Beleagured Apple Computer
NuBus PowerMacs – 1994
Apple’s first major platform transition for the Macintosh (there have been several, hardware & software) was the switch from Motorola 68k to PowerPC processors. The NuBus PowerMacs – 6100 (low profile), 7100 (desktop) and 8100 (minitower) – used the new RISC PowerPC 601 processor and retained compatibility with existing (expensive) NuBus cards, but were often slower than the 68k based Quadras they replaced. Improvements to the 68k emulator code in Mac OS 8 along with (years later) G3 processor upgrade cards gave long life to this series of machines, but ultimately they were a transition series on the road to the PCI future. VMM TV: Serious Business Computer
Macintosh Clones – PowerComputing PowerCenter Pro – 1995
For a short time in the mid 1990s, and too long after it would have made a difference in market share, Apple finally licensed the Mac OS to third party clone manufacturers. Based on Apple supplied PCI motherboards some of the clones were better bargains and performers than Apple’s own offerings. PowerComputing was the most successful of the lot (which also included Motorola, Radius and Umax), and their PowerCenter Pro and PowerTower Pro systems were the fastest Macs of their day. The VMM PowerCenter Pro runs Mac OS 8.6.
Steve Jobs killed the clones when he returned to the company in 1997, buying PowerComputing outright to stop sales cannibalization of Apple-branded models. An angst-filled chapter of the “Beleagured Apple Computer” era. VMM Blog: Send in the Clones
Performa 6400, PowerMac 6500 – 1996
The PowerMac 6500 started life as the Performa 6400, a noteable model in the otherwise regretful Performa line of consumer Macs (too many models, most underpowered). The 6400 used the 2nd generation PowerPC 603 processor, sported a graceful new tower case and had a removable motherboard, making it easy to add PCI cards and extra RAM. Eventually Apple speedbumped the system and moved the model into the PowerMac line, rechristened as the PowerMac 6500. Like the Mac IIci during the 68k era, the 6400/6500 series was a good cost/performance compromise and was popular for years among consumers and business users. VMM TV : Crowd Control
Twentieth Anniversary Macintosh (TAM) – 1997
To commemorate the twentieth anniversary of Apple Computer, the company decided to release a special edition Macintosh. This limited edition model was Apple’s vision of the future, a flat panel screen design with a vertical computer behind the screen. It included advanced AV capabilities like an FM/TV tuner and a custom Bose sound system, but with a $7500 price tag even home delivery by a tech-in-a-tux wasn’t enticing enough to attract buyers. The price of the computer dropped to as low as $1995 before Apple pulled the plug a year later.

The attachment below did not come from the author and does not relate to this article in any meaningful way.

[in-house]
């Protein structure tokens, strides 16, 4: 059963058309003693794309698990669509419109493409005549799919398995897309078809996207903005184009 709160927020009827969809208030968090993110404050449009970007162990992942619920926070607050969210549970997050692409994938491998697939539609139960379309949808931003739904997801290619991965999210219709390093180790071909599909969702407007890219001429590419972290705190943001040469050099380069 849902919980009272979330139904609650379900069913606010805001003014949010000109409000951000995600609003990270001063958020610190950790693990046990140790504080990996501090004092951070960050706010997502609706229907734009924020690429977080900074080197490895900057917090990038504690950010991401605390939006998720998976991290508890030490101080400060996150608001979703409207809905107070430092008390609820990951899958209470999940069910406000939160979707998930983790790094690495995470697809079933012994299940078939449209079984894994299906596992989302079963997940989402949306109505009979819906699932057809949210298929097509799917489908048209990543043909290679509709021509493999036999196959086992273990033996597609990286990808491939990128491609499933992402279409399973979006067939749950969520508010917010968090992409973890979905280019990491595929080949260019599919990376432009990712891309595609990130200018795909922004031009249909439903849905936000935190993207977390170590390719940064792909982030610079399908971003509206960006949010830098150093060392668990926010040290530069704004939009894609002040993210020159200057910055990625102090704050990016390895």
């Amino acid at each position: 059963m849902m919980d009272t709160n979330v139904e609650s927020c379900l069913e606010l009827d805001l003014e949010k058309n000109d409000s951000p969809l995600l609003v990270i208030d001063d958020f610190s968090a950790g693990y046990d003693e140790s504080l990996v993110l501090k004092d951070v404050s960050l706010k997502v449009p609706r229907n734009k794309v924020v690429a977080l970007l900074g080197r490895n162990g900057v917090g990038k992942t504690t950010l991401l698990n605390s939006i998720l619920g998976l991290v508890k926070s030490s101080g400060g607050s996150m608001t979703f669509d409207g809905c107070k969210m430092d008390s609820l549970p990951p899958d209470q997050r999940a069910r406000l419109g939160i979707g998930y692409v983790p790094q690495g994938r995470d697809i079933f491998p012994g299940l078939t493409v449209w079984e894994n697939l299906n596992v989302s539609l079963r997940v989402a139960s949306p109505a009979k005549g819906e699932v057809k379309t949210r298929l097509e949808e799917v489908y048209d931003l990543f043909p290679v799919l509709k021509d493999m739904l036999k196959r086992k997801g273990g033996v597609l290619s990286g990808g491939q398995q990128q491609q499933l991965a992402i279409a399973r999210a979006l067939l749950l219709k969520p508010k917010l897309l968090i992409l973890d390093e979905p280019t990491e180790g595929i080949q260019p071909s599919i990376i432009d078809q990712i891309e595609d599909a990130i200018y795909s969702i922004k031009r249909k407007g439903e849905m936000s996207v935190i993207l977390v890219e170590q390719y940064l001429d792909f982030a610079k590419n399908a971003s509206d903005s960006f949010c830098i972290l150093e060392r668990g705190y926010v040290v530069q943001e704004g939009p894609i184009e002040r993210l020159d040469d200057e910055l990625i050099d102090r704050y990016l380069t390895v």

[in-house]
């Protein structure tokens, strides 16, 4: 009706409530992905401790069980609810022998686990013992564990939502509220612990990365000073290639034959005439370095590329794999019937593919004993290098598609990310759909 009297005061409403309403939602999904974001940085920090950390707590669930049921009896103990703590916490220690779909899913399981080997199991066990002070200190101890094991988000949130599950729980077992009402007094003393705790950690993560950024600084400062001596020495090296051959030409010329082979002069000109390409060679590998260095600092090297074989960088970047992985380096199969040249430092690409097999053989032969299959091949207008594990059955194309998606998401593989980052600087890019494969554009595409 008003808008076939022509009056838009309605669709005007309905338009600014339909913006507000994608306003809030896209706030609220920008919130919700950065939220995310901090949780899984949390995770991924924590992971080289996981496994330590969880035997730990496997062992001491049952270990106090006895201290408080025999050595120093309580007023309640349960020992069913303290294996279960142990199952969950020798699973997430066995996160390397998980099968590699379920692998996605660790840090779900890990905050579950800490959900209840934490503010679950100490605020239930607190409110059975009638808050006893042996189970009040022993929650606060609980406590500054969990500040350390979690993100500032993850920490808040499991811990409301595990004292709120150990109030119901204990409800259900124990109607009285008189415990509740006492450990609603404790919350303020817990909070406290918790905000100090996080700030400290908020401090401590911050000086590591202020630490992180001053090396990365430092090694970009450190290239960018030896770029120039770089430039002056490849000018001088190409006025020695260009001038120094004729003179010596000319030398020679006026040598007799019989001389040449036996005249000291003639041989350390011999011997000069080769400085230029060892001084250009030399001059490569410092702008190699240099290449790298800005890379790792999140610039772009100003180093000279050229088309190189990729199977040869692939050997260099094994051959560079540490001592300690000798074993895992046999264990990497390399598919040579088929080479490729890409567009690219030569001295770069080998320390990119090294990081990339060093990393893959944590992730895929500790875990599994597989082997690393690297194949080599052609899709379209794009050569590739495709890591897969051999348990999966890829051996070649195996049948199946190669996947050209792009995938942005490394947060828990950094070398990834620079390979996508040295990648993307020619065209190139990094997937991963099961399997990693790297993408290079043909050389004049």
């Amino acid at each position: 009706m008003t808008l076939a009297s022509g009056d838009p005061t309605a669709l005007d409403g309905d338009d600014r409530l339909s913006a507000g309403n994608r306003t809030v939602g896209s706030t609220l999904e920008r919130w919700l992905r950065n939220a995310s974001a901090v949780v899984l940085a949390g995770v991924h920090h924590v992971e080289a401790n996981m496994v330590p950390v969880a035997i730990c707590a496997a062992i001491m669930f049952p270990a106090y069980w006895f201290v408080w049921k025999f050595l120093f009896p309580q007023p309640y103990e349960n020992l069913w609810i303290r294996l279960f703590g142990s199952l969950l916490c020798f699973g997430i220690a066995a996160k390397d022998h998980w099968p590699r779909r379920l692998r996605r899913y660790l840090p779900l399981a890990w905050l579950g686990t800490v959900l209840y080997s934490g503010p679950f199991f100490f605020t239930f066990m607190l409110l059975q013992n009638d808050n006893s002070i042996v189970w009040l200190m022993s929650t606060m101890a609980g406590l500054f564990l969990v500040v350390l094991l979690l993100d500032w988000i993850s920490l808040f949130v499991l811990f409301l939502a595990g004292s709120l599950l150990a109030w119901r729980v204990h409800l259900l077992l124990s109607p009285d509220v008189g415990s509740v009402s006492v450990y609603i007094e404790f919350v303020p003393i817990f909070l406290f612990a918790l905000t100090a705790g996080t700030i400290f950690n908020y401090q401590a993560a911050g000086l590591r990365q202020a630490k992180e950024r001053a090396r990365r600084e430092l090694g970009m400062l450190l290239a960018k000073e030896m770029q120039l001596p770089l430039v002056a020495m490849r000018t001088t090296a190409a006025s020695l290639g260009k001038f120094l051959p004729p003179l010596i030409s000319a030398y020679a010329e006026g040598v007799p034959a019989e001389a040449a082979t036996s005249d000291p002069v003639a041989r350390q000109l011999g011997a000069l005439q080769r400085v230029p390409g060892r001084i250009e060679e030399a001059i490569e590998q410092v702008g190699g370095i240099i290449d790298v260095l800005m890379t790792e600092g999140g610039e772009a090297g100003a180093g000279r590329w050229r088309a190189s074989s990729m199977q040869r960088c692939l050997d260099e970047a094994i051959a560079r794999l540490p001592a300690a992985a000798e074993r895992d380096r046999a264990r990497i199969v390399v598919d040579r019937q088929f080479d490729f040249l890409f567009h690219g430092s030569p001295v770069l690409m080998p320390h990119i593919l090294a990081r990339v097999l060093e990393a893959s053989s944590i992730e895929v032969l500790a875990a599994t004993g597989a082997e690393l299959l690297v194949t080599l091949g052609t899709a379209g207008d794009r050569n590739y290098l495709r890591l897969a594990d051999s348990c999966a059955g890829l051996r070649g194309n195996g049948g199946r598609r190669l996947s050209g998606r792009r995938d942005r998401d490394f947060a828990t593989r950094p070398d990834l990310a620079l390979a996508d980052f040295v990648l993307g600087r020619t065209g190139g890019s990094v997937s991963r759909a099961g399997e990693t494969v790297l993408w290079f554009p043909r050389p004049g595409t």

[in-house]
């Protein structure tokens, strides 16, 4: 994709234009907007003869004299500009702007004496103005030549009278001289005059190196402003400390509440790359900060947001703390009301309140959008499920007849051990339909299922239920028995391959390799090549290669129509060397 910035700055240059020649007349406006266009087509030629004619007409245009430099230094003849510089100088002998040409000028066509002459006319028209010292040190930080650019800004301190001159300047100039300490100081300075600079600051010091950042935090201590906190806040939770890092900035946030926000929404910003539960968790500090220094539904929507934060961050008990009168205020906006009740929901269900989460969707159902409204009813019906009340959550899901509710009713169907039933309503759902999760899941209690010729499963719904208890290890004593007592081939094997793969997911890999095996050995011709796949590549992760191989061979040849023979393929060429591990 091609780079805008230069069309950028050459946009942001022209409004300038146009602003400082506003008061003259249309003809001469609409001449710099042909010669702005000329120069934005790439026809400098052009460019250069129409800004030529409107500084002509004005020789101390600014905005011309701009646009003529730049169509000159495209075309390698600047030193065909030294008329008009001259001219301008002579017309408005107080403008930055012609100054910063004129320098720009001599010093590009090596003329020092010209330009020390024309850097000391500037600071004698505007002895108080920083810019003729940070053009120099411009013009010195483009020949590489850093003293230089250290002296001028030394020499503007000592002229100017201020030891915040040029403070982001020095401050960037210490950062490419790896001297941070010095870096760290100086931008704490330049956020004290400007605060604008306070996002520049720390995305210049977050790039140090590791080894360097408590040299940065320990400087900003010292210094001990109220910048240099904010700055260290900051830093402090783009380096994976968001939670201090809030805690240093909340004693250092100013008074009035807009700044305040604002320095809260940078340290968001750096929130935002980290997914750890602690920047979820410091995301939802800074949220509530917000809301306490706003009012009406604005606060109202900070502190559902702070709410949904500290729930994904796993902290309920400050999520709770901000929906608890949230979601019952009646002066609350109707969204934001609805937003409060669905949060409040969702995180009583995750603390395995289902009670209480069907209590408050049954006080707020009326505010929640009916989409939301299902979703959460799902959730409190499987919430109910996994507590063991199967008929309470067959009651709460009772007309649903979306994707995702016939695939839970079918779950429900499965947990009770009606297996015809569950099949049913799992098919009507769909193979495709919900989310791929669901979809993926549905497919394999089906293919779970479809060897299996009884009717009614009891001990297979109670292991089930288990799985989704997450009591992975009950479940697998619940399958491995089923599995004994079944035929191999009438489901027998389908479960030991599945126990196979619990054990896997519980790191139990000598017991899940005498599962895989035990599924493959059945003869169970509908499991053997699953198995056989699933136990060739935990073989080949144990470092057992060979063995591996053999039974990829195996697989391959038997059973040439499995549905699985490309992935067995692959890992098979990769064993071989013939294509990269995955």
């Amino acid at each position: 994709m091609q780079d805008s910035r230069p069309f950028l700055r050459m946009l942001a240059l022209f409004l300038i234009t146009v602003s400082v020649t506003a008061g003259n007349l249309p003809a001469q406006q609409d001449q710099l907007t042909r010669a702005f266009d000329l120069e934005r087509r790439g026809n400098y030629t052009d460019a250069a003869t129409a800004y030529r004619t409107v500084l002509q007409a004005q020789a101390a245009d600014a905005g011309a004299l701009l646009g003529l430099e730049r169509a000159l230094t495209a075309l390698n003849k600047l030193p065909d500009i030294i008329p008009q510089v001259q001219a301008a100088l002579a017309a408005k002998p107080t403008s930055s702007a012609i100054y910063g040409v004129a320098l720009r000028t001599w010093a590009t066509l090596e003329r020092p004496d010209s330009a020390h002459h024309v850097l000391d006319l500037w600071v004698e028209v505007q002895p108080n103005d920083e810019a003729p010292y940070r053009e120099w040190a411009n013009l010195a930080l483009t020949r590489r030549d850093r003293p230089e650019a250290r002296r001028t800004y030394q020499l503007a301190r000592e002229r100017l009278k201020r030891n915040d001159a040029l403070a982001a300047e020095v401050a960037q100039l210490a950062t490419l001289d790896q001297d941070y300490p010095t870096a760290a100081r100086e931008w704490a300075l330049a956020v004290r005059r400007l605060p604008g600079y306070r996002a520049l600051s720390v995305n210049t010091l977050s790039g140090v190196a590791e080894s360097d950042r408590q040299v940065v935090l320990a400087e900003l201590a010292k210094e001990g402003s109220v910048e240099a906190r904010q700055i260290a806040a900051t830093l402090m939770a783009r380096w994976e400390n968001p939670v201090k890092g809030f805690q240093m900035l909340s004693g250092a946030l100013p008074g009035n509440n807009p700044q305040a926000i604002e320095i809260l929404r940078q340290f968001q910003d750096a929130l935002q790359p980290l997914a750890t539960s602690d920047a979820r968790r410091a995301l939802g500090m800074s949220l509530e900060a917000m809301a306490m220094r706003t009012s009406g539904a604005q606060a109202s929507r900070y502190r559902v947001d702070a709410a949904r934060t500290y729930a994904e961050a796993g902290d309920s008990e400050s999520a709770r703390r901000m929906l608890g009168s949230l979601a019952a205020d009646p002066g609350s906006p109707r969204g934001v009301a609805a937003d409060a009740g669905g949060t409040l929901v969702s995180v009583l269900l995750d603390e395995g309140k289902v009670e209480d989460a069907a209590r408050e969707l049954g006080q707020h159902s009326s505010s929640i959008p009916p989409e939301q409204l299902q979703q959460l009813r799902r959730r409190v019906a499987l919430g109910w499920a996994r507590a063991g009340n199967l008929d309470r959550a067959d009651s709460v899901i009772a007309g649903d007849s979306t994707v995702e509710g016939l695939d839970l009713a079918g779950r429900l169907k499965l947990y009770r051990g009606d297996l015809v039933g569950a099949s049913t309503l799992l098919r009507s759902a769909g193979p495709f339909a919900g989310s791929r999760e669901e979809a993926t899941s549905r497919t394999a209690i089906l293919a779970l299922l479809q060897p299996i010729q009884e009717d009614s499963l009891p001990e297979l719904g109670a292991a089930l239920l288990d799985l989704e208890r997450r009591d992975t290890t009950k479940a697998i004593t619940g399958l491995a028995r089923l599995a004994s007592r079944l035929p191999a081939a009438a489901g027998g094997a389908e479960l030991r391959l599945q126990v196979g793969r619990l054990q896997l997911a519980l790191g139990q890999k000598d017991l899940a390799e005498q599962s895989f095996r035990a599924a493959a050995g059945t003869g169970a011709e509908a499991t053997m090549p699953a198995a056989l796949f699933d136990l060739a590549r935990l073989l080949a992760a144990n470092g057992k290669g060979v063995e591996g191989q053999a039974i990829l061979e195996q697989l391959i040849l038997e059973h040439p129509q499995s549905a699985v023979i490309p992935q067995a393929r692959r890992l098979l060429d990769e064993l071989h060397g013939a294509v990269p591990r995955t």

Today the TAM has become a coveted collector’s item, and in retrospect is the ancestor of the iMac. It is also an early Jony Ive design – one created before Steve Jobs returned to Apple. VMM Blog: And a TAM Joins the Family
PowerMac 9600 – 1997
The x600 series of PowerMacs (7600, 8600, 9600) used the PowerPC 604 processor and were the first models which finally felt faster than the 68k models they replaced. They also marked the start of a design for serviceability focus in Apple’s pro desktop machines. Ever since the Quadra Apple’s cases were awkward to service and expand; the removable side panels on the 8600 & 9600 changed that in a big way. The 6 slot 9600 was a hit with audio & video workstation vendors, and shipped with a standard RJ-45 ethernet jack – no AAUI adapter needed (Apple loves custom connectors). This was Apple’s last 6 slot Mac ever, and commanded a high resale value for years.
The VMM 9600 is a Mac OS 9.1 Graphic Arts Workstation, with an Apple Color OneScanner, Photoshop and Illustrator; it also runs iTunes 1.1 and SoundJam MP, the program from which iTunes evolved.
VMM Blog: Jaz Fights Back (and why I love the 9600)
PowerMac G3 “Beige” – 1998
Another transition series, the Beige G3s were delivered a year after the clone makers were ready to go with their own never-shipped G3 models (G3 = third-generation PowerPC). Marketed as the bridge systems to Mac OS X, these models were of limited use with Apple’s new OS but made very good, fast Mac OS 9 workstations. Case design was similar to the 7600 and 8600 models they replaced, and Apple’s legacy SCSI and ADB buses were retained while adding internal IDE capability. Transition series models can be expensive for early adopters and constrained in the long run. When Apple first changes CPUs they typically stick a new motherboard in an old case; often it’s worth waiting for the completely new design to get the better system.